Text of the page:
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ISLAND HISTORY: Old-time assistant Lihu‘e postmaster Yoshiake ‘Dick’ Hiramoto

Yoshiake ‘Dick’ Hiramoto (1902-76), the son of Japanese immigrants Seijiro and Samayo Hiramoto, was born at Lihu‘e Plantation’s Kilipaki Camp, once located opposite the plantation’s sugar mill on what is now Haleko Road.

The original residents of Kilipaki Camp were Gilbert Islanders employed in the late 1800s by Grove Farm and Lihue Plantation that Hawaiians had named Kilipakis, but when the Hiramotos resided at Kilipaki Camp, their neighbors were mostly Japanese.

Seijiro was a Grove Farm carpenter, but after work, he also traveled by horse and buggy to surrounding communities, peddling medicines to replenish his customer’s kusuri (first aid) bags.

Later on, Seijiro Hiramoto also became the proprietor of Hiramoto Store in Kilipaki Camp, which sold general merchandise.

Then in 1927, Yoshiake’s parents moved to Waipa Valley, where they cultivated rice, operated a rice mill and raised truck crops.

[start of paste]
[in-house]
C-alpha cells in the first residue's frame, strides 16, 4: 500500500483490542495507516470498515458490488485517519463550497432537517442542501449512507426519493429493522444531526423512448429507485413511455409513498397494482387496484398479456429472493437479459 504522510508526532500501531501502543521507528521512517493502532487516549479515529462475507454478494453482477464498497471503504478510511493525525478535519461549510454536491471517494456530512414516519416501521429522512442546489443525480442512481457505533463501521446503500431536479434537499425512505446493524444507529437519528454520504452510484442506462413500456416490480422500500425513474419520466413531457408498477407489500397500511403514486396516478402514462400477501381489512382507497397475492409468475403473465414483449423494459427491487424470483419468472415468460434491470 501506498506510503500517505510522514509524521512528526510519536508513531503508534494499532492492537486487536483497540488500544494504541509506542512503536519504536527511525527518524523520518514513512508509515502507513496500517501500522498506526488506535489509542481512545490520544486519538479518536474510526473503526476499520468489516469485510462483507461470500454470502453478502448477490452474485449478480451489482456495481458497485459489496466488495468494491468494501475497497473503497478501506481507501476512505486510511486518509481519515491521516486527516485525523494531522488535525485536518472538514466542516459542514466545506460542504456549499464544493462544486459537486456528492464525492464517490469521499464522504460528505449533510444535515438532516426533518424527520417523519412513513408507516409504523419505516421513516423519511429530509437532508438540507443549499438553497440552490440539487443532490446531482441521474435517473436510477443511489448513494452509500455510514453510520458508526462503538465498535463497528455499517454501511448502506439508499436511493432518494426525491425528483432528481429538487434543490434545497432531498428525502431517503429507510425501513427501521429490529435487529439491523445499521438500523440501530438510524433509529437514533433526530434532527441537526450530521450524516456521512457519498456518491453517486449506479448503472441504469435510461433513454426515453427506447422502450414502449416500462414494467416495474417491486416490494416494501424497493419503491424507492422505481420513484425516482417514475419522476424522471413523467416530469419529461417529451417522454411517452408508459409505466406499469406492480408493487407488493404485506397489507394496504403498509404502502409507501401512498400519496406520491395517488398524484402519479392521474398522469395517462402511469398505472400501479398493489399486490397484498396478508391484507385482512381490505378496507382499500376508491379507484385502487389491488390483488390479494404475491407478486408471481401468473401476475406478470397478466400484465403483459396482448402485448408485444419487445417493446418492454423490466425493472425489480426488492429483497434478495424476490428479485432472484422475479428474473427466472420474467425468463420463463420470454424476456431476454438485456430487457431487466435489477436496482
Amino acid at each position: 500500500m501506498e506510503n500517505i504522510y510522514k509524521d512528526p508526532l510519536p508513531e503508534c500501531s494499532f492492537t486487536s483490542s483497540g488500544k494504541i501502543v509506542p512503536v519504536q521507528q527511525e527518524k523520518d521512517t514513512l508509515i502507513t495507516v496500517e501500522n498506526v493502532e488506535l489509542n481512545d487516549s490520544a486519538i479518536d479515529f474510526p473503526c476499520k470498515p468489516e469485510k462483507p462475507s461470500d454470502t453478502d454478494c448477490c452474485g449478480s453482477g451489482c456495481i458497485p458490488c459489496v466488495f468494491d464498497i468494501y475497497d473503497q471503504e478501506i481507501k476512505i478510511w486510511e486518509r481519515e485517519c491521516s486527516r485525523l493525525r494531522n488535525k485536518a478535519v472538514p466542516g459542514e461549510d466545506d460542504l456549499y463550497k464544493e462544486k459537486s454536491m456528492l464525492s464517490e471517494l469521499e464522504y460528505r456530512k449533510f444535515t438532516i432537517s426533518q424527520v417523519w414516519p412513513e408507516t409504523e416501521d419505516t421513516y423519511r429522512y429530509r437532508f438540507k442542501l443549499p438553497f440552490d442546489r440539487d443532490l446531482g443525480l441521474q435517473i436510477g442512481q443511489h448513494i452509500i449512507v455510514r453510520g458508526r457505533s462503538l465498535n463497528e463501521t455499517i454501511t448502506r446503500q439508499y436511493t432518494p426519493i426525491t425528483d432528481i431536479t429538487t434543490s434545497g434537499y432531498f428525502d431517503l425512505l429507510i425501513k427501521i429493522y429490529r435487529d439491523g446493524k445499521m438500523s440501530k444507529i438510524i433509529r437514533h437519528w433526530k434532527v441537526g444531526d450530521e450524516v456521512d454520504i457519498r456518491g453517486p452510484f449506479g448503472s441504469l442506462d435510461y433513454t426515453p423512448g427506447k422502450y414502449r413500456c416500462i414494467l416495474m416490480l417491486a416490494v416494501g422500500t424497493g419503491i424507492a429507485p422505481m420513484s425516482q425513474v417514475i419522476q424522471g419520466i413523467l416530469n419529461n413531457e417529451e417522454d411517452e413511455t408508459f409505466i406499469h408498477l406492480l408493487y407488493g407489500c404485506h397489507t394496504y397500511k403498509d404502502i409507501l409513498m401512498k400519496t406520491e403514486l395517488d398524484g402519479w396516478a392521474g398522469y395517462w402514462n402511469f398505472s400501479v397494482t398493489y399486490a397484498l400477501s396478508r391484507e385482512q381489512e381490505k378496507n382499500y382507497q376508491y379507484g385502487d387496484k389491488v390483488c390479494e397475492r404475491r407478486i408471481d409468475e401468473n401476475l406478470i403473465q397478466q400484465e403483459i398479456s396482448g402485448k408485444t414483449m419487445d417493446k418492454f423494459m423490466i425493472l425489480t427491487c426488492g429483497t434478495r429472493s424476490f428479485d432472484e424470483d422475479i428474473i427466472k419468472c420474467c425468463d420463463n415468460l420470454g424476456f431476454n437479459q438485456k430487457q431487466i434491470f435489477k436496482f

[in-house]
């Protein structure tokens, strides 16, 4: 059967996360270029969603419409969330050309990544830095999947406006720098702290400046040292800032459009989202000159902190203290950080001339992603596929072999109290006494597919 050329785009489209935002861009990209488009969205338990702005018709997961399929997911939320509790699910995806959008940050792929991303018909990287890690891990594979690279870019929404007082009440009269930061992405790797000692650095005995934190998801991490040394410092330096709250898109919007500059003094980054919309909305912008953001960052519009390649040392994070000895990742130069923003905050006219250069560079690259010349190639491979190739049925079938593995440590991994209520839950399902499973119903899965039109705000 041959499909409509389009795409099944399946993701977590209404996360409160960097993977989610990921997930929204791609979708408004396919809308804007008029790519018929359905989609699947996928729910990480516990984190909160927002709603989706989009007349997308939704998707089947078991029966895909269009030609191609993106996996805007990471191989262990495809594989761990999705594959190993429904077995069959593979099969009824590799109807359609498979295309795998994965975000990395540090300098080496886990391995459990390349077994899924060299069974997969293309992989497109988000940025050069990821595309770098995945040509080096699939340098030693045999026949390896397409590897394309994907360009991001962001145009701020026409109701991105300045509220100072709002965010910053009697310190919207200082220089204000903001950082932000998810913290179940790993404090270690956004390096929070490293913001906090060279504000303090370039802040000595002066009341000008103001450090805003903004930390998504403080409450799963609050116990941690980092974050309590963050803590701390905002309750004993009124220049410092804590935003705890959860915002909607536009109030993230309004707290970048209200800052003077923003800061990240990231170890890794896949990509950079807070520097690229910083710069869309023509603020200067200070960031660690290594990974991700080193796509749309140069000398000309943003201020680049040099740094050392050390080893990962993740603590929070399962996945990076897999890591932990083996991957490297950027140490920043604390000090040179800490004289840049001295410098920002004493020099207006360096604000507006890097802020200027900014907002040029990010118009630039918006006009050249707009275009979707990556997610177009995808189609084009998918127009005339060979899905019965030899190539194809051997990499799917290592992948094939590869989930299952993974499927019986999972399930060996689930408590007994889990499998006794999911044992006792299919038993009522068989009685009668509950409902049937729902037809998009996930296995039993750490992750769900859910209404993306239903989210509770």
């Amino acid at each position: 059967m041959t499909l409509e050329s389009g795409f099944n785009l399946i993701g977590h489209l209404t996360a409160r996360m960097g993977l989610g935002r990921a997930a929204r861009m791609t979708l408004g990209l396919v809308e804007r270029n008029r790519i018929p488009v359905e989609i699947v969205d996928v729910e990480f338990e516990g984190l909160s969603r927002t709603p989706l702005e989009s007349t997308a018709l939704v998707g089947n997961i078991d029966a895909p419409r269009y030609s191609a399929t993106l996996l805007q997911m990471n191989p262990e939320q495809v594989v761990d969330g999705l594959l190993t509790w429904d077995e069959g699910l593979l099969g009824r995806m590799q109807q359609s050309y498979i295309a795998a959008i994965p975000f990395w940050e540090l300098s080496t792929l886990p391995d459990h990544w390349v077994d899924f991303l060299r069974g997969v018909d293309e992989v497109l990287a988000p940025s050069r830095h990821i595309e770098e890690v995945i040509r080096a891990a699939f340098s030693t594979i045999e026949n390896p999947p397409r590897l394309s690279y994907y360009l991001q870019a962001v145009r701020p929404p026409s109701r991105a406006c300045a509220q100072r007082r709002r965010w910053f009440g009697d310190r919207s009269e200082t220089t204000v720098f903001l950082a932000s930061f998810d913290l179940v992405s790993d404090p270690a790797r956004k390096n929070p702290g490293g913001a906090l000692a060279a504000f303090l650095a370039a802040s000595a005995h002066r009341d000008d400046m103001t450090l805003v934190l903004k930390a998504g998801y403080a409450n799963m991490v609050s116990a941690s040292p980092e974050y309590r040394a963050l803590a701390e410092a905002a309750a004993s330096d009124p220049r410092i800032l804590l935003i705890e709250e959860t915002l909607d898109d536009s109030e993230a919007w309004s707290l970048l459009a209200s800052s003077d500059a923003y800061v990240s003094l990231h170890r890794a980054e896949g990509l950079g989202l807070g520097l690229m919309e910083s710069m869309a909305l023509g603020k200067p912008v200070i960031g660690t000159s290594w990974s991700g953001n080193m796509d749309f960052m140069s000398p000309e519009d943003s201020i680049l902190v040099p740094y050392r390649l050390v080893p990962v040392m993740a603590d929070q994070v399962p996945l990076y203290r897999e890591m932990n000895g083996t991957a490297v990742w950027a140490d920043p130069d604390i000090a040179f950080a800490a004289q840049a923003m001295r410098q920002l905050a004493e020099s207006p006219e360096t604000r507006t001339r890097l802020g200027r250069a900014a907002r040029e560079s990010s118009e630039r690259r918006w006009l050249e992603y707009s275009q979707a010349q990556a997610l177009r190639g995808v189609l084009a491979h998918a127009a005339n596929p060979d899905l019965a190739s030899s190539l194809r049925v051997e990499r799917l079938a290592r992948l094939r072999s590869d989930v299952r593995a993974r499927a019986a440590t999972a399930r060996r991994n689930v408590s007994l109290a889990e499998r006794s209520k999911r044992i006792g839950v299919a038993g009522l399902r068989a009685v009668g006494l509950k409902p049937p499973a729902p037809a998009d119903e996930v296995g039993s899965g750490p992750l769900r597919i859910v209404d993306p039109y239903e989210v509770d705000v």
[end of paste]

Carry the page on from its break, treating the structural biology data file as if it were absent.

Yoshiake attended the old Lihu‘e Grammar School uphill of Kilipaki Camp, where the Water Department building now stands, and graduated from Kaua‘i High School, Class of 1923.

Following graduation, he joined the Lihu‘e Post Office as a clerk and was present when the current Lihu‘e Post Office building was dedicated on May 6, 1939.

Featured in the dedication ceremonies was the placing of a copper container in the recess of the cornerstone of the building behind a plaque.

The container held a copy of the “The Garden Island” newspaper, the dedication program and photos of the staff of the post office, Congressional delegate Sam Wilder King and Postmaster General James Farley.

Martin Dreier (1887-1953), Kaua‘i’s only Jewish resident, was Lihu‘e’s postmaster at the time.

In those days, mail arrived from Honolulu at Nawiliwili twice weekly by steamer and was delivered by truck to the Lihu‘e Post Office.

Mail was then transferred from Lihu‘e to post offices around the island, or held for hand delivery to postal patrons, or placed in wall boxes for customers to pick up.

Kaua‘i didn’t have home mail delivery prior to 1954.

Yoshiake Hiramoto retired as assistant postmaster in 1964.

He and his wife, Doris (1906-81), had three children: Dr. Clay, Dr. Jay and Marsha Hiramoto.
Source: The Garden Island

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